“These girls are too pretty!”
“Where are the lesbians who look like me?”
“Where are the butches? This isn’t realistic!”
These are the kind of questions lesbian viewers shot at producer Ilene Chaiken once “The L Word” had its debut on Showtime five years ago, and has been renewed for a sixth and final season. The explicit primetime show has always mined the stories of everyday lesbian life, but some people didn’t find it so very everyday in the beginning.
Chaiken always defended her show’s depiction of lesbians. “We seek to entertain just as much as any other show does,” she says. “I wanted to make a television show about lesbians with the same values that are brought to any other really good TV show, which is to say, my characters are a little prettier.”
Lesbian fans were soon convinced. The viewers who did not see Jennifer Beals as looking like one of them came to understand that she was not only representing them but also representing them in a positive light. “I get a lot less of ‘Where are the people who look like me?’ feedback now. I get many more people interacting over the stories,” Chaiken explains.
And the scripts include tales of sexual relations. “I think stories about sex and sexuality are really fundamental,” she says. “It’s a big, big part of the human story, and it’s a story that I want to tell. It’s important to illuminating our lives.”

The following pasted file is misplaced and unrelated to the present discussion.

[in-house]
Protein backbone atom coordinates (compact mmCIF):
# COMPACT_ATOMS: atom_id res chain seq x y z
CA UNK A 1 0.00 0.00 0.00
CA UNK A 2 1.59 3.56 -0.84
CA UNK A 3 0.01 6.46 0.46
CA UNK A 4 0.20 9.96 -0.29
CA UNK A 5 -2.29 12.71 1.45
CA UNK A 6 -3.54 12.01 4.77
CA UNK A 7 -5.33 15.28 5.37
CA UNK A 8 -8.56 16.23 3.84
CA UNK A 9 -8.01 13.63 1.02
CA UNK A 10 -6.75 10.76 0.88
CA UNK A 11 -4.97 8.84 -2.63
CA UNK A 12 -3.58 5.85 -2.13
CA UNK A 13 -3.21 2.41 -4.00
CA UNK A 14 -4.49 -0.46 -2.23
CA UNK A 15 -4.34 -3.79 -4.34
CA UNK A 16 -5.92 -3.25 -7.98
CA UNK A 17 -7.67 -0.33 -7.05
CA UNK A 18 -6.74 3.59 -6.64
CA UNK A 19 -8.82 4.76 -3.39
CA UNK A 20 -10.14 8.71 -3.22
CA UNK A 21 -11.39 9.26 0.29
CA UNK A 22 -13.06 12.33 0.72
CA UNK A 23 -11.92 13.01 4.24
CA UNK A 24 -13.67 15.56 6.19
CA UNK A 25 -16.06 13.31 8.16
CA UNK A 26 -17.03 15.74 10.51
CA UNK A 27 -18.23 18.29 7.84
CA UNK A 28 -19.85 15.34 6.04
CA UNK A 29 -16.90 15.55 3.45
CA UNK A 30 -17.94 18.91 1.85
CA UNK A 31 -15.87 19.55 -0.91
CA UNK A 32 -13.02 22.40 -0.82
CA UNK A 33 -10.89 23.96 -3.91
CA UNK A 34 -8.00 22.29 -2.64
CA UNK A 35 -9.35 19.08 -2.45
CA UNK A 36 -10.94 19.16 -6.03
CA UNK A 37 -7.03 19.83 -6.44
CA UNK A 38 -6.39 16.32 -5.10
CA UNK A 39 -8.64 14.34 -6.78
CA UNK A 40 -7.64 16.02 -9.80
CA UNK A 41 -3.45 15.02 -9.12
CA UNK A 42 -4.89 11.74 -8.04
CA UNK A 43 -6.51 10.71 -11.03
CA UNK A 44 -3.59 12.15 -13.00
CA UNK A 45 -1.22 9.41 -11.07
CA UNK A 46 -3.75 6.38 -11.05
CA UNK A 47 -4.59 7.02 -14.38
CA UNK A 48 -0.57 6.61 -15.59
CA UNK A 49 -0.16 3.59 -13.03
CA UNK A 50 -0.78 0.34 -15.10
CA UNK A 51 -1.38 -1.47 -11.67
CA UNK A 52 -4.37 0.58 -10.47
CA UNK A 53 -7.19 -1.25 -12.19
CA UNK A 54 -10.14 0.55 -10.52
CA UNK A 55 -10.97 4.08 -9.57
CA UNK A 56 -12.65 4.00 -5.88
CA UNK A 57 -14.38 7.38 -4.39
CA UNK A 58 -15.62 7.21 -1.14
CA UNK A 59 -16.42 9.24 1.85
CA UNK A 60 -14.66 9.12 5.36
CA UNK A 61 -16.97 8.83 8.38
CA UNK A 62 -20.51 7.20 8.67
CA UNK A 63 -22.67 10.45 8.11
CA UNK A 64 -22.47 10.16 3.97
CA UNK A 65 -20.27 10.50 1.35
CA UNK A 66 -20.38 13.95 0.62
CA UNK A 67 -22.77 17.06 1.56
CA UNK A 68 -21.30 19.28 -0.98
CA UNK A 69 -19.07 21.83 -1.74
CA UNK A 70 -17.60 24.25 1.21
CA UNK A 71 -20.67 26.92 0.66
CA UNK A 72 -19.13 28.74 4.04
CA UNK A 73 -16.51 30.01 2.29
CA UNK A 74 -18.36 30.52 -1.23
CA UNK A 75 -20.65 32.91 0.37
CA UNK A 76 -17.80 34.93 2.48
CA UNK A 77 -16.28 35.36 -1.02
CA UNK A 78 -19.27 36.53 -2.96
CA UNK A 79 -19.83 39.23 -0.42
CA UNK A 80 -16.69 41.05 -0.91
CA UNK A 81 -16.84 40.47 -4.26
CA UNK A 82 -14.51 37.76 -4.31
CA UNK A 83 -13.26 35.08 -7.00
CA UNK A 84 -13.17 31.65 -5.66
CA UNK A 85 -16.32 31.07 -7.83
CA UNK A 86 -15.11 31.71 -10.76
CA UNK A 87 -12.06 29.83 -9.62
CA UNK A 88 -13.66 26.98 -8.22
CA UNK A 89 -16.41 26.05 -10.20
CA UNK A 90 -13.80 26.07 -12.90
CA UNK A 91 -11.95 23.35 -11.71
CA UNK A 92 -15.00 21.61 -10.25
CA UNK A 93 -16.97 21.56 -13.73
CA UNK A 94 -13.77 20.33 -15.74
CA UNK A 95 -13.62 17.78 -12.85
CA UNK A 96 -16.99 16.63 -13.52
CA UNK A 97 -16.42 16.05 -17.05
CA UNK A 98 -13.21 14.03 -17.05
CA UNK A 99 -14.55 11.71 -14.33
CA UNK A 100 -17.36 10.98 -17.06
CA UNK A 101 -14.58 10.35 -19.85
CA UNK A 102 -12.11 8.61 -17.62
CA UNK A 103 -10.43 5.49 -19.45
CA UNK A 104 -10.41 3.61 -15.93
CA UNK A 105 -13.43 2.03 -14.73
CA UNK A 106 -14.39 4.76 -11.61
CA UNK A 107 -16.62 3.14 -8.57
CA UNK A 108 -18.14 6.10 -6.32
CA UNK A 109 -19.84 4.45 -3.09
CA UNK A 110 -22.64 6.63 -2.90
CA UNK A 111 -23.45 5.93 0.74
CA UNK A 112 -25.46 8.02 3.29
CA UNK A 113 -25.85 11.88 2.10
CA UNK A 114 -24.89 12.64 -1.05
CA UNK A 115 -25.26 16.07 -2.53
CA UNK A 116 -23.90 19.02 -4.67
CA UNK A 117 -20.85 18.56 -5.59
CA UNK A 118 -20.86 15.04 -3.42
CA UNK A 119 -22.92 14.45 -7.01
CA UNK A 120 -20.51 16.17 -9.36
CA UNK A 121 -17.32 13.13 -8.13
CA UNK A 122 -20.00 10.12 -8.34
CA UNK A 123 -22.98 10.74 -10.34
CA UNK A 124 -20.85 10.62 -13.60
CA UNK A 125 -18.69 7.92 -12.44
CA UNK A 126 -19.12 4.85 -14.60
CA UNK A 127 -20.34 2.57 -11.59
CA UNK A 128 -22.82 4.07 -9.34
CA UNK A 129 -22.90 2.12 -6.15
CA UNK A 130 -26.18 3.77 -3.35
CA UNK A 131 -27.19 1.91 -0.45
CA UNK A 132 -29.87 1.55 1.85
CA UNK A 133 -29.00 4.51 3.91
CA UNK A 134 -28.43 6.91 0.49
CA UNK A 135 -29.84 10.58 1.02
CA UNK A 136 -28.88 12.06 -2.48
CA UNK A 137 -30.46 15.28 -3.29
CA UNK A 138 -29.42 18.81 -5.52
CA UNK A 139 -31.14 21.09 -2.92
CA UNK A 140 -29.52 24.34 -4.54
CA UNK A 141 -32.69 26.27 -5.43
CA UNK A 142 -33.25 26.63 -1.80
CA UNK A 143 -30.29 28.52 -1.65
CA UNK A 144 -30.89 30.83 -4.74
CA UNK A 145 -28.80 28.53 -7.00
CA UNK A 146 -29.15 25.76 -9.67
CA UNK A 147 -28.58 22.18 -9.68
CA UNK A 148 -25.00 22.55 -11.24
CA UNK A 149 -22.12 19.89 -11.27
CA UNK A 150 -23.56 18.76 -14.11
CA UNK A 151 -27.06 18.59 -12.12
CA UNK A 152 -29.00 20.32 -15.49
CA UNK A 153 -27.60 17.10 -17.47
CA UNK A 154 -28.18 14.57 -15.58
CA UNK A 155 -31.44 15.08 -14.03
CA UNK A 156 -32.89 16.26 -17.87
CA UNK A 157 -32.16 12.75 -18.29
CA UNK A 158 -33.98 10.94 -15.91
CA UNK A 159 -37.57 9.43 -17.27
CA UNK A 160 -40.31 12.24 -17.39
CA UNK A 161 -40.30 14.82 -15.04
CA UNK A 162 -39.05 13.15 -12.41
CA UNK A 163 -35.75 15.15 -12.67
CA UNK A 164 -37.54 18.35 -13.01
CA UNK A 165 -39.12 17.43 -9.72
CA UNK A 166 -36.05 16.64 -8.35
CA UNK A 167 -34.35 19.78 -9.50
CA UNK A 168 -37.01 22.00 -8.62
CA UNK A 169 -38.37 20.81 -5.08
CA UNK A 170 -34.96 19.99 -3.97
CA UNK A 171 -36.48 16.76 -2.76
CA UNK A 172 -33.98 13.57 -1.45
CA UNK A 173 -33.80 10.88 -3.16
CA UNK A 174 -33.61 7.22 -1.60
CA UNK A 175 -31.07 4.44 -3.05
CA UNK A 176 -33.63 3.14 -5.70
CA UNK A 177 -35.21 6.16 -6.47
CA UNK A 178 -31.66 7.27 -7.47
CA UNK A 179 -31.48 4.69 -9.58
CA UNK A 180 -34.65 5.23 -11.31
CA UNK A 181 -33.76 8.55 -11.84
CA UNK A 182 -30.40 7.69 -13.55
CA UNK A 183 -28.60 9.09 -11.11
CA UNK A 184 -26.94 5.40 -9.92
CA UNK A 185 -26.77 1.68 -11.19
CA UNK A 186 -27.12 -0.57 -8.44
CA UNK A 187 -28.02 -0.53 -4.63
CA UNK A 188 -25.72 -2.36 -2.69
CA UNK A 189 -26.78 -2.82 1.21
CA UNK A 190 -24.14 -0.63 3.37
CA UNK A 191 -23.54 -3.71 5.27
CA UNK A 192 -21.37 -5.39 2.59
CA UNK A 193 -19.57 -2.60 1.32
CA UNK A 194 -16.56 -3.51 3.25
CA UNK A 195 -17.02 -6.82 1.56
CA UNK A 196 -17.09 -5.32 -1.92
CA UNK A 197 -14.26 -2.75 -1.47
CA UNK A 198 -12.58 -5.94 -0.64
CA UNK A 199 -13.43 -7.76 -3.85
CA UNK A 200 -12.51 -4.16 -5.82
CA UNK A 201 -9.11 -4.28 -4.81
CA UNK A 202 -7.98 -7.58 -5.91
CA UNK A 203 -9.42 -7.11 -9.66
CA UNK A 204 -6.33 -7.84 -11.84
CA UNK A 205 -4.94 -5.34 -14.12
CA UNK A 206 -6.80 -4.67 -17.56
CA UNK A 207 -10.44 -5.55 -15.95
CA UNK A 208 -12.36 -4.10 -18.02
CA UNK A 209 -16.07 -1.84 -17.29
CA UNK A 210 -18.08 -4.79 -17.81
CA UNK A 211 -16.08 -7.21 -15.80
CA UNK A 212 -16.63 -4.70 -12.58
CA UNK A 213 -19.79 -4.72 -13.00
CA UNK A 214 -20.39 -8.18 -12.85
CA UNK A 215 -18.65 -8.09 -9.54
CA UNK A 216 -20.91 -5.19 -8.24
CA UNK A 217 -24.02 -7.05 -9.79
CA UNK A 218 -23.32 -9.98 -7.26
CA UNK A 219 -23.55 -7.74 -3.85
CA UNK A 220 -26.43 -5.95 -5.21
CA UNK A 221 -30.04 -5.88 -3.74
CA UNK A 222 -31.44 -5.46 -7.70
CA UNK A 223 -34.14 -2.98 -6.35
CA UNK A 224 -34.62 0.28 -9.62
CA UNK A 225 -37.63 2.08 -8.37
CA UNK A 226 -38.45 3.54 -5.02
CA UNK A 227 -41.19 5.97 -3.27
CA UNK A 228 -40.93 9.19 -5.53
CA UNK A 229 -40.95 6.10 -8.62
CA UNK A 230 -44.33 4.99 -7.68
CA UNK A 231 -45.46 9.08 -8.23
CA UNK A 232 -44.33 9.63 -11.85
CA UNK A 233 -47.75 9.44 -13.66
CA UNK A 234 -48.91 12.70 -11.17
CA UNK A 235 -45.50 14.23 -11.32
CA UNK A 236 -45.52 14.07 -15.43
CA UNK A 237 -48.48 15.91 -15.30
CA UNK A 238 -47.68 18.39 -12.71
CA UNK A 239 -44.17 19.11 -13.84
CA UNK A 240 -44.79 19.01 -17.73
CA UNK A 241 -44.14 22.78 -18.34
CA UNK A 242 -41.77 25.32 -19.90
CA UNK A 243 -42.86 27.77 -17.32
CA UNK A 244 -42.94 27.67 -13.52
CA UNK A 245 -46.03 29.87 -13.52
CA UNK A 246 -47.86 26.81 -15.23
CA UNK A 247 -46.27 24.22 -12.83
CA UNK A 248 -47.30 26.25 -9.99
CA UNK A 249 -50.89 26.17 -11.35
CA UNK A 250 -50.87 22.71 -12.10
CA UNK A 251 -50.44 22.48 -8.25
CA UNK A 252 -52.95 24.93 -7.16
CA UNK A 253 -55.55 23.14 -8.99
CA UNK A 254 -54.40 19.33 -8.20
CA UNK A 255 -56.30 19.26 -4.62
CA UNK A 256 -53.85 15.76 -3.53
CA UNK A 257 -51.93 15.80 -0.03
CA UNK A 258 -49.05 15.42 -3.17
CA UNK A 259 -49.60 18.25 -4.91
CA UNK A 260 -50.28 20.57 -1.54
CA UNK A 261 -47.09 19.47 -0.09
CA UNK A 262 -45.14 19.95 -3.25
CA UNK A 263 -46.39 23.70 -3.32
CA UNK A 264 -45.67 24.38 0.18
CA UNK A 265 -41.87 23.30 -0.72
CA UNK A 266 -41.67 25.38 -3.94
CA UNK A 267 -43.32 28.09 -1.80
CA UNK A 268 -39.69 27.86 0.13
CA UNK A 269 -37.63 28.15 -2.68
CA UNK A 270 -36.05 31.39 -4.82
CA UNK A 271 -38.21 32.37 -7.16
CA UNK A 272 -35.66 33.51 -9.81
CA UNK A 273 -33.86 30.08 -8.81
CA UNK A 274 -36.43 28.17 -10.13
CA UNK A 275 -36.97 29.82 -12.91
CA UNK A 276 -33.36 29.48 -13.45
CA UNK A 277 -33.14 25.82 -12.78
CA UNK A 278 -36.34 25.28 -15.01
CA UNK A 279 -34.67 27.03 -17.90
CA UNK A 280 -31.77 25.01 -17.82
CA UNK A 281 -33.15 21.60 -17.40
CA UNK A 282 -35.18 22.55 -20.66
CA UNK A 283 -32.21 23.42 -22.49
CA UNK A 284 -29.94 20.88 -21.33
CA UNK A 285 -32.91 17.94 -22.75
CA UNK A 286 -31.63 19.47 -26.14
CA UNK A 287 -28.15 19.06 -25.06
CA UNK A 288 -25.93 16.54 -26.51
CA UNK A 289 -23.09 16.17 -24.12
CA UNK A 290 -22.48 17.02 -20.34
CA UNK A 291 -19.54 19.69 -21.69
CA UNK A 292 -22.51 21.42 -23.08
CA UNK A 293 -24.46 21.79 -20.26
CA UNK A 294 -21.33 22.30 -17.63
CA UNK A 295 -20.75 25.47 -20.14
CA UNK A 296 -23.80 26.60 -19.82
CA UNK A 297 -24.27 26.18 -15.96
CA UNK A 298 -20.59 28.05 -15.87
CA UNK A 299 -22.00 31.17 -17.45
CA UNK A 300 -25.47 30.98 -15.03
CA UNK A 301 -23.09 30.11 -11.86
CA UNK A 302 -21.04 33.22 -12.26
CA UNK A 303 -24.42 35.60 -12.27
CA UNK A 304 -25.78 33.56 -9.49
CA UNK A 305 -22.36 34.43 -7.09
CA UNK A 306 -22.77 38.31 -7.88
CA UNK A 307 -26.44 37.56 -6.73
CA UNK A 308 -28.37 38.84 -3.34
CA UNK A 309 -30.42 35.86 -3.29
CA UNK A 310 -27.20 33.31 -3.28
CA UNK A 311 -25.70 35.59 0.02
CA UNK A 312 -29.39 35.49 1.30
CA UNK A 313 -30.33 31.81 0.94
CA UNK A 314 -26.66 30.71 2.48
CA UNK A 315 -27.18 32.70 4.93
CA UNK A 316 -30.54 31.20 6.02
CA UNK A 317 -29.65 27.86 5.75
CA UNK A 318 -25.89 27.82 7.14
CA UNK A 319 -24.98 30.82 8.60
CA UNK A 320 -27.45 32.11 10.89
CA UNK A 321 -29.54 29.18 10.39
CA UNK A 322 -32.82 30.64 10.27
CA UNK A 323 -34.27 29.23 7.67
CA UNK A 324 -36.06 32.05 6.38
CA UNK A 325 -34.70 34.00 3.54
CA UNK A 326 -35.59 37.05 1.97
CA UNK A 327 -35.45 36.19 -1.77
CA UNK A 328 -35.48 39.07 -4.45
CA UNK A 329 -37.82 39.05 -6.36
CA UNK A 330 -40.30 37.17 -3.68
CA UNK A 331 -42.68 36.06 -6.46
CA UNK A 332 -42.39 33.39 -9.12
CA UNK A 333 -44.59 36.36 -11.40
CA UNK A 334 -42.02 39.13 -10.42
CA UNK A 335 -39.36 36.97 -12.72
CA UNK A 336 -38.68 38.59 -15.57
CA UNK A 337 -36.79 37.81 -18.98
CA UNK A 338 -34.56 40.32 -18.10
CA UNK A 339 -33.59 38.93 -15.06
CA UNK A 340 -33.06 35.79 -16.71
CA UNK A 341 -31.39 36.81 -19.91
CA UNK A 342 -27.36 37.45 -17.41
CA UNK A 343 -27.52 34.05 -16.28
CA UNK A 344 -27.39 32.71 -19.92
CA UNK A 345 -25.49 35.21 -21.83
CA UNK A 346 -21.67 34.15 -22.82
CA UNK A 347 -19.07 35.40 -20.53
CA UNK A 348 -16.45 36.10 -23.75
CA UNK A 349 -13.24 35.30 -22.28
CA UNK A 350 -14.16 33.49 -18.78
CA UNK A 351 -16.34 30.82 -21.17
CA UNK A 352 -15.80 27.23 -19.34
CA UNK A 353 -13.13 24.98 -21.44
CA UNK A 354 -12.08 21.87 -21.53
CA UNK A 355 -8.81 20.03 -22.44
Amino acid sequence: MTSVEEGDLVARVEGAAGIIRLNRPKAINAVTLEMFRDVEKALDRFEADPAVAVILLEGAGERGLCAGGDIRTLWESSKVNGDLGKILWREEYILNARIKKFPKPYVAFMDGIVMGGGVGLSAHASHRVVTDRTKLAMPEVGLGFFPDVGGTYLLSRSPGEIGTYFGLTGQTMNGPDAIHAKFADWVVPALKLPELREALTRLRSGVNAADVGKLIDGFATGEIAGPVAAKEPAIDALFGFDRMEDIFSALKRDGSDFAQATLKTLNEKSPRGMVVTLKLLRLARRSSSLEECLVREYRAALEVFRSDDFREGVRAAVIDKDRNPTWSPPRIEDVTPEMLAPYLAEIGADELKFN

Chaiken works with each actress to understand the performer’s boundaries and comforts. “All I ask of anybody who comes to work with us is that she’s committed to telling these stories. We find a way to tell them that respects her boundaries but also embraces the storytelling,” Chaiken says. “I really try to do sex that’s not gratuitous.”
What do viewers look for in good television? Chaiken has a theory.
“People want reliability, but at the same time they want new information,” she says. “We want to see TV shows about people we don’t know well — to get insight into a sociology that’s unfamiliar to us and then be brought to the understanding that we’re all so connected anyway. I think that ‘The L Word’ does that. We are all so alike. We’re going though all the same things. A lot of people did not know the sociological details of lesbian life.”
Chaiken is being honored with the Davidson/Valentini Award on May 10 at the GLAAD ceremony in San Francisco. On that night, as in life, she will wear more than one hat.
“I consider myself a screenwriter and a TV producer for having written and produced ‘The L Word,'” she says. “I consider myself an activist because I am an activist.”